Assessment of dietary adherence is difficult, and the gold standard is one-on-one evaluation with a trained dietitian [31]. However, given that this was not feasible in the survey format, we utilized two self-report measures of adherence to one’s dietary pattern: subjective adherence and measured adherence.
The subjective adherence measure was adapted from the Global Evaluation of Eating Behavior [32]. It included six items such as “I consistently ate my chosen dietary pattern during the past two weeks” measured on a scale from 1 “strongly disagree” to 7 “strongly agree”, α = 0.85. For comparability to the measured adherence measure, items were summed and then standardized to yield an overall subjective adherence scale with M = 0 and SD = 1 (range of −3.35–0.77).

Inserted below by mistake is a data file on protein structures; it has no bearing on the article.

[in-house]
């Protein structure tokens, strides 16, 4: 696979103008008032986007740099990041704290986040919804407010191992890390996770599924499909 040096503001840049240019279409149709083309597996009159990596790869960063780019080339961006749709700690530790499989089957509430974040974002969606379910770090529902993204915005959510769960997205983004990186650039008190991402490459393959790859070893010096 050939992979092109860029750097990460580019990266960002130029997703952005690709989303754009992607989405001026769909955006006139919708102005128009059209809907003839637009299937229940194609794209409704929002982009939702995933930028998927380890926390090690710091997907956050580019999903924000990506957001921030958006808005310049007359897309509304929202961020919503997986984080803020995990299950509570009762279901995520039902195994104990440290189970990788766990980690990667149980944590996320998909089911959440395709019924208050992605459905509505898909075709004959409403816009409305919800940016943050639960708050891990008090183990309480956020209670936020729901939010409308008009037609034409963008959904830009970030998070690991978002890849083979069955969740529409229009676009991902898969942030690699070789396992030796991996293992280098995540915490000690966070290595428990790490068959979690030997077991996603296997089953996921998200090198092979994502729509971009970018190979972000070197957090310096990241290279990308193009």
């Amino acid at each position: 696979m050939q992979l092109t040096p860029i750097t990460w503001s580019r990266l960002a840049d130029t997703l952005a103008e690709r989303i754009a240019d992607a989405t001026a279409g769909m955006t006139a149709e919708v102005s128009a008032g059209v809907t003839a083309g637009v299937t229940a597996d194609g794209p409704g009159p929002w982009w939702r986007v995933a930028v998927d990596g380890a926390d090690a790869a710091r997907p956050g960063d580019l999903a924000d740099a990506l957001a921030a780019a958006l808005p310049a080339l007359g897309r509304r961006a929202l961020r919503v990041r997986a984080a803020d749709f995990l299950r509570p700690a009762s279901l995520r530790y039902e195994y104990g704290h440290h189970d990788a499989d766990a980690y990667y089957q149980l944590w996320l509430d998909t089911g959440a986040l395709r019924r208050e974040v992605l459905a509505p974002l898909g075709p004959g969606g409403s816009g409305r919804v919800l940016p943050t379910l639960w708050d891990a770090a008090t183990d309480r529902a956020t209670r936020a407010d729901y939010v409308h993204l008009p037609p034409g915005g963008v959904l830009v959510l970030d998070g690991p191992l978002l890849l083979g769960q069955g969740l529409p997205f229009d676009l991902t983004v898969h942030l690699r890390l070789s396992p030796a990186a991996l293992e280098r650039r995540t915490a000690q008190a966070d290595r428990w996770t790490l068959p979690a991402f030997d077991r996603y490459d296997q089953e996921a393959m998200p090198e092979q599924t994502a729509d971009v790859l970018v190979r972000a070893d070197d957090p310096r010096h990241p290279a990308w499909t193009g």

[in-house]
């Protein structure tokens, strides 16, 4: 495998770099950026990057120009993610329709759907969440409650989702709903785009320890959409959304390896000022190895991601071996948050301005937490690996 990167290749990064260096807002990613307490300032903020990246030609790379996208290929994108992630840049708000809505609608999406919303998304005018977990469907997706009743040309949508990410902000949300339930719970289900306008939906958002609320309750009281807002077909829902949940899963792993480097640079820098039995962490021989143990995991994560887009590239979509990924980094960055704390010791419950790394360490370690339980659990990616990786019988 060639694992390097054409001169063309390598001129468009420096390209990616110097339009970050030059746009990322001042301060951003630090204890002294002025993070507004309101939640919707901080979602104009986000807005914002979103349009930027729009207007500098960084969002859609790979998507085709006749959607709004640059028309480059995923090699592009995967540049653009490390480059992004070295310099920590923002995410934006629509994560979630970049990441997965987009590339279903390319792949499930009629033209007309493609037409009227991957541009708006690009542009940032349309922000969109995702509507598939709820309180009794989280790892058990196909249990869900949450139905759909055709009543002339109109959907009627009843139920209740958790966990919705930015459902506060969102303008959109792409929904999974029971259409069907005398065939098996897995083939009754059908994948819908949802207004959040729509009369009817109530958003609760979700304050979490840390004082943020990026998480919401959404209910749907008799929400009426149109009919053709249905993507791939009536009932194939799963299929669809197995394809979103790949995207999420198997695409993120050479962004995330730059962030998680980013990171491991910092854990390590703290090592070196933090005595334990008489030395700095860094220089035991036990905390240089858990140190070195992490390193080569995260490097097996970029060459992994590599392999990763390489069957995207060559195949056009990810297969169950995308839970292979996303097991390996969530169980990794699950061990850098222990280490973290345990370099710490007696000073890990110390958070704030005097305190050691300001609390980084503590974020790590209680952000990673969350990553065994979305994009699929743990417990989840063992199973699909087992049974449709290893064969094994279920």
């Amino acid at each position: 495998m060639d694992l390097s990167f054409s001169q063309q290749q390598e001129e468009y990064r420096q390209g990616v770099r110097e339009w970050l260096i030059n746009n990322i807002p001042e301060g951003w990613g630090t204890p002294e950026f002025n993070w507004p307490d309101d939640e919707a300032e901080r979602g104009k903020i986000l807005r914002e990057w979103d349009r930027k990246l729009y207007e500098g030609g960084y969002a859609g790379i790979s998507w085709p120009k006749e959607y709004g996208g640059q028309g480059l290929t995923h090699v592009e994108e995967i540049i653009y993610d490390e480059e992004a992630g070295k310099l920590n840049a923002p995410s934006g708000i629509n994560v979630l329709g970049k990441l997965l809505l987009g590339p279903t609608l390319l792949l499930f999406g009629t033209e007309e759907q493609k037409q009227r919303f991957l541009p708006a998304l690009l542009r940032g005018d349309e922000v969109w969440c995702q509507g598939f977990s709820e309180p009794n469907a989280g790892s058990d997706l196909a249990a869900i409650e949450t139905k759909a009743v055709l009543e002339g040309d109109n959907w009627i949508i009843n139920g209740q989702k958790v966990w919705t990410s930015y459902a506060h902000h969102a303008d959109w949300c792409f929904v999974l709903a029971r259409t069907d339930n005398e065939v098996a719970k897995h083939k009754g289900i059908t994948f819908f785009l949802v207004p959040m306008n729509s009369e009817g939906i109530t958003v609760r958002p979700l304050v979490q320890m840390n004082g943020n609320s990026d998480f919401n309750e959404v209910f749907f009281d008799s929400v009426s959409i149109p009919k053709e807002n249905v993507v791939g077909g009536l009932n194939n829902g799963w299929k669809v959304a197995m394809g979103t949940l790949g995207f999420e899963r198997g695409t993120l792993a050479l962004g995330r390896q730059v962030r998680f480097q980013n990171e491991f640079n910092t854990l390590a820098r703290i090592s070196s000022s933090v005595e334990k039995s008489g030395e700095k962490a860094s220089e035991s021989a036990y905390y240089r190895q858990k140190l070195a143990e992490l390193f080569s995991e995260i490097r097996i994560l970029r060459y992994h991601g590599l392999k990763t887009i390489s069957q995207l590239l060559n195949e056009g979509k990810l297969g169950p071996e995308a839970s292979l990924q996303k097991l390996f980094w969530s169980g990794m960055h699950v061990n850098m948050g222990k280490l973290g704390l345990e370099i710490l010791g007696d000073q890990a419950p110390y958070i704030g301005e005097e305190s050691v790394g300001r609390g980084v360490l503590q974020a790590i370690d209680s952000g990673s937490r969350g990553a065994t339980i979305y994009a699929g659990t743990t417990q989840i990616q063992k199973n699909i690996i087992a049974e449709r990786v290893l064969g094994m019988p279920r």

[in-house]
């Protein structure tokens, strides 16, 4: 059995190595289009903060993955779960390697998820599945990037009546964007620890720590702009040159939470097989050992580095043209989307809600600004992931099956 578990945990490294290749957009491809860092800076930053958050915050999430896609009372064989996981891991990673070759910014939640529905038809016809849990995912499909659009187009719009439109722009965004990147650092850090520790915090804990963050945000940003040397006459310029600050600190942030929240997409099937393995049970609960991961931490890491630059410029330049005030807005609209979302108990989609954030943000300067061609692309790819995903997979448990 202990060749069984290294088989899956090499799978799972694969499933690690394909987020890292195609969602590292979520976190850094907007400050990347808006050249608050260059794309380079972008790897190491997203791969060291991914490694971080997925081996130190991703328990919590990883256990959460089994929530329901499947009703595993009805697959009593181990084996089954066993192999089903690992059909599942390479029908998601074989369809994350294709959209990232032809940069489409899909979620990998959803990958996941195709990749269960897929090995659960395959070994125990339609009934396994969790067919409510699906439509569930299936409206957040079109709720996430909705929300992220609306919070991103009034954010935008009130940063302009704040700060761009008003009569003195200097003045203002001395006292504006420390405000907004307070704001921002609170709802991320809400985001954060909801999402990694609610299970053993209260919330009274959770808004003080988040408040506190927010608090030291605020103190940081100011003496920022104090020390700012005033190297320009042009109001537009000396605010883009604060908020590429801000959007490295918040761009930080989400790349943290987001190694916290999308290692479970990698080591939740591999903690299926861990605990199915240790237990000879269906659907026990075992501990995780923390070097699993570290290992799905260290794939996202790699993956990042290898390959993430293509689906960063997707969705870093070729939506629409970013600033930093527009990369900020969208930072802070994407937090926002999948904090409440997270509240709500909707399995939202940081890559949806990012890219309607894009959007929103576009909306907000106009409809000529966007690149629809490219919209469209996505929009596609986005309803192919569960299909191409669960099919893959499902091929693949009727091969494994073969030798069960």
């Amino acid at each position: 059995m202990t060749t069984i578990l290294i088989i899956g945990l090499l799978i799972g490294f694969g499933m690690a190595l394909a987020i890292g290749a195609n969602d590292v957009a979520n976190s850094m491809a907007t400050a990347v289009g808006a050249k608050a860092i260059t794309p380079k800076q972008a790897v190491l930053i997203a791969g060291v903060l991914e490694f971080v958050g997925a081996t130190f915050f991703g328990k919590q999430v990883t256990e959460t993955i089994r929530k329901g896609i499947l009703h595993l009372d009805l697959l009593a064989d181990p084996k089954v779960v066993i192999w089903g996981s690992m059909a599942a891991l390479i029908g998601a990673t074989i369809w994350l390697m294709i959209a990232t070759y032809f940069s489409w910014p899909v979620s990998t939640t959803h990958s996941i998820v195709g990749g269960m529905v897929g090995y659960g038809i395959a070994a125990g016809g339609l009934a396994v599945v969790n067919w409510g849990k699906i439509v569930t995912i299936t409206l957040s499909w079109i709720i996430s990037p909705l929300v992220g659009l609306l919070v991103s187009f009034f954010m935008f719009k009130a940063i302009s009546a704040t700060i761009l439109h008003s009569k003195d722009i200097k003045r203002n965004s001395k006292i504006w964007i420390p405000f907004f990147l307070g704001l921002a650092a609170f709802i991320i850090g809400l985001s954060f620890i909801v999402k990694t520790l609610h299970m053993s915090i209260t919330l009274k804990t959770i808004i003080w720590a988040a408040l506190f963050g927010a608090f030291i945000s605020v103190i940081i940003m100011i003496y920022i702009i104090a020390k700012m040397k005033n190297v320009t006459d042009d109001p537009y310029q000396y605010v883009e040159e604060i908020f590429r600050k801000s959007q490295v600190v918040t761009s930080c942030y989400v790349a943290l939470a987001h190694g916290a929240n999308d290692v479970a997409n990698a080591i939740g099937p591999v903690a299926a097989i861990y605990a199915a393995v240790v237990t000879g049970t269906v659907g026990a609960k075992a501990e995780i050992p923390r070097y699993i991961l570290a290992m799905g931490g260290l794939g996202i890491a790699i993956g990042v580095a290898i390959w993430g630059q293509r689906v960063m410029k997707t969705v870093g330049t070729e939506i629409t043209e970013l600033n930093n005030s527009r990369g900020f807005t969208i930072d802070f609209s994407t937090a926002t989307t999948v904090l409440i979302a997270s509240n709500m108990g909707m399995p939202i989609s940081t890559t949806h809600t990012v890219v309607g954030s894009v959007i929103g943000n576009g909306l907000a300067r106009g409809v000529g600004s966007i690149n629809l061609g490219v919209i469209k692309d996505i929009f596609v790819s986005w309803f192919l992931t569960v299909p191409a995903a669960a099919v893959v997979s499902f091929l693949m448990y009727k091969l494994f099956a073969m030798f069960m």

Measured adherence was assessed using an adapted Food Frequency Questionnaire [33,34], which was revised and piloted with guidance from a dietitian (third author). Participants were asked “On average, in the previous month, how often did you consume the following food items, irrespective of portion size?” All participants were asked about 14 foods relevant to assessing adherence to multiple dietary patterns, drawn from current dietary guidelines [35]. For example, “Fish and seafood”, on a scale from 1 “Never” to 5 “Daily”. In addition, participants were asked about 5-10 items that assessed common forms of nonadherence in their specific dietary group (e.g., beer for the gluten-free group). For each of the five restrictive dietary patterns, measured adherence was calculated by summing responses to the subset of items that constituted nonadherence to their dietary pattern. Scores were reversed, scaled, and standardized to allow for direct comparison between groups, such that a person from the vegan group who indicated “Never” on all items containing animal products would receive the same (maximum) adherence score as a person from the gluten-free group who indicated “Never” on all items containing gluten. This yielded an overall measured adherence scale with M = 0 and SD = 1 (range of −4.34–0.99).